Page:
Connecting CAVES

Researchers at Purdue University have created open-source software that makes it easier to collaborate in virtual reality environments with colleagues at other locations.


Researchers at PurdueUniversity‘s RosenCenter for Advanced Computing have created open-source software that makes it easier to collaborate in virtual reality environments with colleagues at other locations.



The Access Grid Juggler software, now available free of charge on the Internet, eliminates the need to create customised programs. The software, referred to as AGJuggler, can be used on platforms ranging from desktop simulators to a sophisticated virtual reality system called a CAVE, or cave automatic virtual environment, in which users are immersed in an interactive 3D environment.



“For example, if you were a chemist and you had software to do 3D research and you wanted to work with people at other institutions, you would have to write a custom program to connect your two CAVES together,” said Laura Arns, associate director of Purdue’s EnvisionCenter, which is part of the RosenCenter. “With this software, you write your program just like you normally would for one CAVE. Then you add this software, and it automatically lets you connect both CAVES.”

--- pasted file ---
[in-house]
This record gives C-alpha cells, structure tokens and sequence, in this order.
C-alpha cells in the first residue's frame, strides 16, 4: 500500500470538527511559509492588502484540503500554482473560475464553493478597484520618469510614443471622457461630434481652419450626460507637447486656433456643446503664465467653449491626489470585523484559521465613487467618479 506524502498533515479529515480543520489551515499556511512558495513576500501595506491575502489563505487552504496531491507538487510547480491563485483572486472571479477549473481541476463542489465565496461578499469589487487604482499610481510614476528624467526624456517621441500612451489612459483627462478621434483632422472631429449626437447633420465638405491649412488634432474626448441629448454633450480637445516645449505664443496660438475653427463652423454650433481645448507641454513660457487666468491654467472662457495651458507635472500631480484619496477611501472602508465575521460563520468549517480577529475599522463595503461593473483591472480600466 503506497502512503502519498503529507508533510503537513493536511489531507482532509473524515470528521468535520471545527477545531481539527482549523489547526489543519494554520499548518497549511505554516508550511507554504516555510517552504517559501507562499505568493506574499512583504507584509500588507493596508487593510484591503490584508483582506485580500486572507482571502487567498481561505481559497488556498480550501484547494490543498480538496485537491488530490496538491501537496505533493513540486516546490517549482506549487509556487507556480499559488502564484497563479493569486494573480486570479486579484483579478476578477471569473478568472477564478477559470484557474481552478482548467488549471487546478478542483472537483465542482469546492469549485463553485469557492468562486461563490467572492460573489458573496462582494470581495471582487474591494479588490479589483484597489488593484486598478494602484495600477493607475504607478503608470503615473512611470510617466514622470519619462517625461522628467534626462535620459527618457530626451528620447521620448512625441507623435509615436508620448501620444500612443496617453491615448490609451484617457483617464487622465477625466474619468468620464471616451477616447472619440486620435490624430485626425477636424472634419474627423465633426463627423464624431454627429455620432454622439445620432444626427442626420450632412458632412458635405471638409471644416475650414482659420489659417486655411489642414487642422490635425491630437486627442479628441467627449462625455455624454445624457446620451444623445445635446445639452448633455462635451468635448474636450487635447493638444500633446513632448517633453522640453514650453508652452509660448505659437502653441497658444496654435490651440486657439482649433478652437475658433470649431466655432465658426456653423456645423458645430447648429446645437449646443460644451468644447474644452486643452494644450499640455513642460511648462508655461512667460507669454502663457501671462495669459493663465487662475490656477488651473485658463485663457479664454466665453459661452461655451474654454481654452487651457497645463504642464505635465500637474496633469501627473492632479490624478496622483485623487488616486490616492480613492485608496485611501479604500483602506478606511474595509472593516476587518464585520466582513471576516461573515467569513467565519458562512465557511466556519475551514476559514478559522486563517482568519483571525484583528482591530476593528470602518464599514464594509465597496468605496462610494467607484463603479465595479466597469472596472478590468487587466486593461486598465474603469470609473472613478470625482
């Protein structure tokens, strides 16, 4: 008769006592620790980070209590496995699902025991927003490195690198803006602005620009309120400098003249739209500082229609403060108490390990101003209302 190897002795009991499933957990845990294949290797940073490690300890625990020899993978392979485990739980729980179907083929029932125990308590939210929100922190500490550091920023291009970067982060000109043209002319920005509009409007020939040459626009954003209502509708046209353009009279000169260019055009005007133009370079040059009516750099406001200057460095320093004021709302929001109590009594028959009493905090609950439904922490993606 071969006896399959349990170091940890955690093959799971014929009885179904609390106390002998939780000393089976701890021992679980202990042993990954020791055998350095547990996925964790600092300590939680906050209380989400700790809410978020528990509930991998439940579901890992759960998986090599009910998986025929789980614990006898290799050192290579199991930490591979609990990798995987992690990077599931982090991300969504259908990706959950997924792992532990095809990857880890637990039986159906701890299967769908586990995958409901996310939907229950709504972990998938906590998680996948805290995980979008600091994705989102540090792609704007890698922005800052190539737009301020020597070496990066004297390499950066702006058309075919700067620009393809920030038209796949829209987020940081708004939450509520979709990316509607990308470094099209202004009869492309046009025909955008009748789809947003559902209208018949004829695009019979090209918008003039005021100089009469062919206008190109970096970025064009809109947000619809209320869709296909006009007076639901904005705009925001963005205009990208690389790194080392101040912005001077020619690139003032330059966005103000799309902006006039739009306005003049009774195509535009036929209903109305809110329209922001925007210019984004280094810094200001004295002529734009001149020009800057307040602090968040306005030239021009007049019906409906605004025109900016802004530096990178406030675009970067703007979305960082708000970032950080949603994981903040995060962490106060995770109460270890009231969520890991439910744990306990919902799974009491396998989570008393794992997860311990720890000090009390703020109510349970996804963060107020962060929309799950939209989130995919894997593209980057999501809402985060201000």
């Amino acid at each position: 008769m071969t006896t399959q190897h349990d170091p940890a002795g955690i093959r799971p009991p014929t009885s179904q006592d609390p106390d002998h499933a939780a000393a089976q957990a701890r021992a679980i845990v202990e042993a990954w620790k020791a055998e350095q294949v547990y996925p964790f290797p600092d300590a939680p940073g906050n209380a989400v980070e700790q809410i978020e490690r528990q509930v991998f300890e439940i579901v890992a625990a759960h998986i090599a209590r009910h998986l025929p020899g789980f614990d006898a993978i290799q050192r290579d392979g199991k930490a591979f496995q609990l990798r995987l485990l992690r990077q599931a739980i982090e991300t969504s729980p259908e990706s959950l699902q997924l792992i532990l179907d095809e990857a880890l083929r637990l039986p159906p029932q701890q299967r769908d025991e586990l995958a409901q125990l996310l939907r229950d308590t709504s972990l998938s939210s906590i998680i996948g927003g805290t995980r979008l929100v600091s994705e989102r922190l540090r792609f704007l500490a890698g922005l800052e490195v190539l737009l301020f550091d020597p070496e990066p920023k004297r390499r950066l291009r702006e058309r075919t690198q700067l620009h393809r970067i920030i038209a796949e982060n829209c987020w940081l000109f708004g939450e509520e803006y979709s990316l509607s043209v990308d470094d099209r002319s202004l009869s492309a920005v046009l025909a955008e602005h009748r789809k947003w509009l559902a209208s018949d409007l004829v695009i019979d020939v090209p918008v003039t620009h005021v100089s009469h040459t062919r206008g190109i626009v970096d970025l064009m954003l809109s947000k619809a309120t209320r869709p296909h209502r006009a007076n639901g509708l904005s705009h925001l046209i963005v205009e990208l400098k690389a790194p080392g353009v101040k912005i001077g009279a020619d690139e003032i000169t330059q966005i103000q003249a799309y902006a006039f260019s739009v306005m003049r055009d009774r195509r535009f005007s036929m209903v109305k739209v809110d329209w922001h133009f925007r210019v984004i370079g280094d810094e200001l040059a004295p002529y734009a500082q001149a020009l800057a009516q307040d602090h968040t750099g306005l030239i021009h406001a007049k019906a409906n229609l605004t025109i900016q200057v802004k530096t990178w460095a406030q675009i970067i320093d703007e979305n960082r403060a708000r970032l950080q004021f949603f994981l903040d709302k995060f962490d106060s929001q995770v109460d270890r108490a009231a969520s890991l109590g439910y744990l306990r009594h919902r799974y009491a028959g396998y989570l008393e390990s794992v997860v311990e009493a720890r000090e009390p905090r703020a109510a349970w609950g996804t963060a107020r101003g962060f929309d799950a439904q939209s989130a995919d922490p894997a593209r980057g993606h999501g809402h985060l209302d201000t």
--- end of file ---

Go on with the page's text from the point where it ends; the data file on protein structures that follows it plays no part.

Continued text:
Researchers announced the software’s release at an annual supercomputing conference called SC|05 at the Washington State Convention and TradeCenter in Seattle.



Although commercial toolkits exist for collaborative virtual reality, AGJuggler is available as open source so anyone can use, modify or improve it, Arns said.



AGJuggler can be integrated with a system of hardware and software called Access Grid, which is commonly used for videoconferencing.



“There is other commonly used software called VRJuggler, which enables you to create virtual environments, while Access Grid software lets you do videoconferencing and share audio, video and PowerPoint presentations,” Arns said. “AGJuggler now basically lets you combine VRJuggler and Access Grid.”



“The idea is that you can visualise your data and videoconference at the same time, so you can have discussions about your data and point things out to each other in the virtual world.”



AGJuggler has been developed over the past 18 months, primarily by Arns and Dioselin Gonzalez, a research assistant.



“One of our major goals at the RosenCenter is finding ways to make supercomputing more accessible,” Arns said. “Companies and universities are becoming increasingly distributed rather than located at a single site.



“We hope that other groups will begin to use AGJuggler for collaborative teaching and research between sites and across different institutions.”



AG Juggler can be obtained by going to the Access Grid community portal here.